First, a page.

Mr. Adonyo specifically urged the District Chain Linked Committees (DCCs) who he referred to as “foot soldiers in the field” to take interest in the SIP III development process because strategic planning is required necessary to promote strategic thinking, and improve decision making.
The well attended consultative workshop with civil society organizations drew a wide range of constructive comments and input to the draft SIP document in areas such as expected milestones of the plan, management processes, responsibility centers, monitoring and evaluation as well as the role of civil society.
The Deputy Chairperson of the National Planning Authority (NPA), Dr. Abel Rwendeire in his submission urged other sectors to emulate the JLOS example and help government effectively implement the National Development Plan. The Representative from the Africa Peer Review Mechanism (APRM) stressed the need to have strategies consolidated into gains made under SIP II and avoid reversal of those very gains.
The JLOS SIP III is expected to be operationalized in June 2012 following the expiry of the SIP II currently being implemented. SIP III will work toward building on the successes of the previous plans (SIP I and SIP II) as well as ensuring the implementation of the Government of Uganda National Development Plan (NDP).
The JLOS Strategic Investment Plan (SIP III) (2012/2013-2016/2017) provides a unified policy and programmatic sectoral response to administration of justice and law enforcement in Uganda. SIP III provides a platform and spring board upon which the Government of Uganda, all sector institutions, development partners and Non State Actors shall harness their five year programs, strategies and activities. This is the basis for the unity of purpose that has so far characterized JLOS Sector performance. The strategy also provides a sector wide budgeting and financing framework for JLOS based on the MTEF and bilateral development partner contributions for the purpose of securing sustainable funding for the five year strategy.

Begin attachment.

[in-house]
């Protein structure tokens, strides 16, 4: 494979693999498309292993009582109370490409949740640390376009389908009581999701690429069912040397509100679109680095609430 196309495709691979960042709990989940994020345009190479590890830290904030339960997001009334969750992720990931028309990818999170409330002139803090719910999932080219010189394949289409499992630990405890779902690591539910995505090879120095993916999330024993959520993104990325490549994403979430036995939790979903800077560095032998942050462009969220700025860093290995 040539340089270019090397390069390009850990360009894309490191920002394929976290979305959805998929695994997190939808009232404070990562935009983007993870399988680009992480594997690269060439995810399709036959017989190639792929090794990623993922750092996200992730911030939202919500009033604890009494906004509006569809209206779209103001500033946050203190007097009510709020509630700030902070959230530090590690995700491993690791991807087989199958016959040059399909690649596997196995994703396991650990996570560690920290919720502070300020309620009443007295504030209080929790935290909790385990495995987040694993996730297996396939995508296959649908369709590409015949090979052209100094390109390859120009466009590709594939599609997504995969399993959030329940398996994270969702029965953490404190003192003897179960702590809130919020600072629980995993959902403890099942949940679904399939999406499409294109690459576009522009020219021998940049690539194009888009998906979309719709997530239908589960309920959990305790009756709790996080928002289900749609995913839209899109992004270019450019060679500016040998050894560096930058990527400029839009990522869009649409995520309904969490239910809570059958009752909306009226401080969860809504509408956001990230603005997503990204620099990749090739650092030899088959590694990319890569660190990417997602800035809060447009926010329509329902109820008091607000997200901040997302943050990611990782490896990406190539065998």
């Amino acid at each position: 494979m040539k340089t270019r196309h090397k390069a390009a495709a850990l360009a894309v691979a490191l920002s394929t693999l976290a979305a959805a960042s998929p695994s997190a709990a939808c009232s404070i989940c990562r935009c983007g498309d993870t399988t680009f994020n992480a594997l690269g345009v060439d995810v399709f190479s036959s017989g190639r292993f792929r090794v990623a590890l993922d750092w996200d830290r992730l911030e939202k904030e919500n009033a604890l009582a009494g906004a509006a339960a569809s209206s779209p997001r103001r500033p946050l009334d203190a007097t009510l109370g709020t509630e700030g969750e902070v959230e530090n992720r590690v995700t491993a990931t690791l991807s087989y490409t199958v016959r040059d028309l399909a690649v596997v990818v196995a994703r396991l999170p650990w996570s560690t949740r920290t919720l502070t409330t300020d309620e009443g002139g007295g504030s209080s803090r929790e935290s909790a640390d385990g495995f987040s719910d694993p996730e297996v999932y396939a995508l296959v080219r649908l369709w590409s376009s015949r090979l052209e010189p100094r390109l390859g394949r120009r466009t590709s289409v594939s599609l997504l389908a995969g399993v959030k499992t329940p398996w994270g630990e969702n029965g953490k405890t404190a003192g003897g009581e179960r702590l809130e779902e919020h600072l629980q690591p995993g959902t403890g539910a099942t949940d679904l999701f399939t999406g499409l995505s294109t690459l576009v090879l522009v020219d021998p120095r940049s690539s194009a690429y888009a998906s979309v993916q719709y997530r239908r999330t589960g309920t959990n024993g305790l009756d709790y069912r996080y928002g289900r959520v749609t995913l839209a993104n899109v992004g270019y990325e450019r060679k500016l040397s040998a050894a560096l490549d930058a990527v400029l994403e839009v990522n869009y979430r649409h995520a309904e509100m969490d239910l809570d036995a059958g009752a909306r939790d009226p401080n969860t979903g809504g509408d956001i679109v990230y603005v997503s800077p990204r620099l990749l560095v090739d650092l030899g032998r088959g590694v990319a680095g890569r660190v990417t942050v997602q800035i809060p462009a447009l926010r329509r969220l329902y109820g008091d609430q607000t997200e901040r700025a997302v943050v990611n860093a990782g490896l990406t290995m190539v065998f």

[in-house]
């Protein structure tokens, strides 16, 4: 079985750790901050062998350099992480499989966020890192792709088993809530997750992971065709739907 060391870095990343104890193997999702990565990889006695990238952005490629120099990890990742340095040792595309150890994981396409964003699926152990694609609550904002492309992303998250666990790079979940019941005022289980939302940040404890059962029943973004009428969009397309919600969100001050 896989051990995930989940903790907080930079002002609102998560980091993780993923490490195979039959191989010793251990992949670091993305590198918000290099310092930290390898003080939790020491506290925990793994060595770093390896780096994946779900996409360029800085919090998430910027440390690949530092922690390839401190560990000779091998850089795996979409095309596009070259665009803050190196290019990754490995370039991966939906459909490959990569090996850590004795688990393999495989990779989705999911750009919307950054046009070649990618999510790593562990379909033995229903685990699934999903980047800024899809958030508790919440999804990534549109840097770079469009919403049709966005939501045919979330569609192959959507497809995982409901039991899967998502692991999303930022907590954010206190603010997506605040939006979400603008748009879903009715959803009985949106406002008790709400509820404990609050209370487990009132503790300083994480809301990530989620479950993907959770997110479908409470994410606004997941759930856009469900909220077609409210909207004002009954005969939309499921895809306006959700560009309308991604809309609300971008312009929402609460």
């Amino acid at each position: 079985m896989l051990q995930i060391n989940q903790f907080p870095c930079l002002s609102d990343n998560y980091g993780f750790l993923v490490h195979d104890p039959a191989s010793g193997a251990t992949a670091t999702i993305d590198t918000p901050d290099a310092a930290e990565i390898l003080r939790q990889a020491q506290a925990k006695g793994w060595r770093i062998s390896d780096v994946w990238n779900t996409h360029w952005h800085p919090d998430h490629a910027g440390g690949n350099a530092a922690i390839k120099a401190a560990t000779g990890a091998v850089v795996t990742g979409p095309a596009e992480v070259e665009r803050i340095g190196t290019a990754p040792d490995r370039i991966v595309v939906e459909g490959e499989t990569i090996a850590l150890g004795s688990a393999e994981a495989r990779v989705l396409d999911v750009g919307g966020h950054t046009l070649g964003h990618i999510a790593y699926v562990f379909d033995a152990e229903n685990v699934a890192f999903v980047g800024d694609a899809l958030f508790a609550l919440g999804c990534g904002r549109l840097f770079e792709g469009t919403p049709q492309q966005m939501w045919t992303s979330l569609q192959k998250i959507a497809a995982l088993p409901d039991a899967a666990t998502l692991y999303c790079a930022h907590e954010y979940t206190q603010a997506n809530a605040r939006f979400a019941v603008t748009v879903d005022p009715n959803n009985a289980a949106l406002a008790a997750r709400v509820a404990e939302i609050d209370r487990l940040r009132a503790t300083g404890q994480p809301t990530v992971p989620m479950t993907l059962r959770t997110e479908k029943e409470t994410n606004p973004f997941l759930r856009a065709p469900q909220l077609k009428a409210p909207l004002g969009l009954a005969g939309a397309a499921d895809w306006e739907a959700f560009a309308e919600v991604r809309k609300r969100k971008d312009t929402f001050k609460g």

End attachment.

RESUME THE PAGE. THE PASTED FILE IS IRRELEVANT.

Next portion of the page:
The framework of the Sector is premised within its cardinal role of undertaking steps that enable all people in Uganda to realize the rights and freedoms enshrined in the Bill of Rights, Chapter 4 of the Constitution-. Through a collectivization of its institutional mandates, JLOS assumes, and through SIP III, seeks to discharge the country’s obligation to respect, protect and fulfill universally accepted human rights standards. SIP III content is cognizant of the recommendations of the Universal Periodic Review of Country human rights performance under the following international human rights instruments:
- Universal Declaration of Human Rights;
- the International Convention on Civil and Political Rights
- The International Convention on Economic Social and Cultural Rights
- The United Convention on the Rights of the Child
- The Convention on the Elimination of all forms of Discrimination Against Women
- United Nations Convention Against Corruption
- United Nations Convention Against Torture
- United Nations Convention against slavery and anti-trafficking
And continental and regional human rights commitments including the New Economic Partnership for Africa’s Development (NEPAD); the African Charter on Human and People’s rights; the African Charter of the Welfare of the African Child; the African Protocol on Advancement of the Rights of Women; of the Juba Peace Agreement and more specifically the recommendations of the African Peer Review Mechanism Report
Article 20 (2) of the Constitution states that “the rights and freedoms of the individual and groups enshrined in this Chapter shall be respected, upheld and promoted by all organs and agencies of Government, and by all persons”. By discharging this duty, the Justice, Law and Order Sector dovetails into Objective 7 of the National Development Plan of Uganda 2010/11-2014/2015 that recognizes the Justice, Law and Order Sector as an enabling sector for national development. JLOS is a platform and basis for the performance of the primary growth sectors that directly pursue economic growth, employment and prosperity.